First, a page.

Despite an increase this week to the city’s minimum wage, many Chicagoans still aren’t earning what some researchers call a “living wage.”
The increase from $11 to $12 is one in a series of increases that began in 2014. But in Chicago, $13.05 per hour is considered to be a living wage for a single person living alone in 2016, according to the Massachusetts Institute of Technology’s living wage calculator.
That’s for a single person. If you’re an adult with a child, a living wage would be over $26. That’s based on 2016 data, when the city’s minimum wage rose to $10.50.
Researchers at the Metropolitan Planning Council say not only is the city’s minimum wage behind the living wage, but black and Latino families struggle the most.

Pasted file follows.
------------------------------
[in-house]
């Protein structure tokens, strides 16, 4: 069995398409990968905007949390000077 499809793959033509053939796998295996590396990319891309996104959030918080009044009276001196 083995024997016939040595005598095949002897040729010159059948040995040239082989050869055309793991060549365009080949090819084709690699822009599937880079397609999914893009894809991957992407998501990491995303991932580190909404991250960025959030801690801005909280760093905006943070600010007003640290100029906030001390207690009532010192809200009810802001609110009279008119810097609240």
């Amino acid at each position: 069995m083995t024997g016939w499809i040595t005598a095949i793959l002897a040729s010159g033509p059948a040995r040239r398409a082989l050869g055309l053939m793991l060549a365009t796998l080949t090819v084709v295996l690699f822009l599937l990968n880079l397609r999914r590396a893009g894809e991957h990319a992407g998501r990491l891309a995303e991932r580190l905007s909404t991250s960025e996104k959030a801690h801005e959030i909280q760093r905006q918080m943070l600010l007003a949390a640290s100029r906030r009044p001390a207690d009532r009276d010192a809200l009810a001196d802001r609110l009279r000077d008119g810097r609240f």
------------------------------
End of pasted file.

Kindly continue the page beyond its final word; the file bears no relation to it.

“Metro Chicago really stood out for its level of inequity,” said Alden Loury of the Metropolitan Planning Council. “The widest gap in employment between African-Americans and whites, and also for the particular struggles that African-Americans are having, so, highest level of individuals not earning a living wage, the highest percentage of households where there were no working adults.”
Of course, since 2016 the city’s minimum wage has continued to increase. In a year, it will increase again by a dollar, to $13 an hour. After that, it will only increase at the rate of inflation or 2.5 percent, whichever is lower.
The MPC says that’s not enough: the city’s minimum wage earners will still make far less what MIT’s calculations for a living wage. They say increased educational opportunities would make the difference for low-wage earners.
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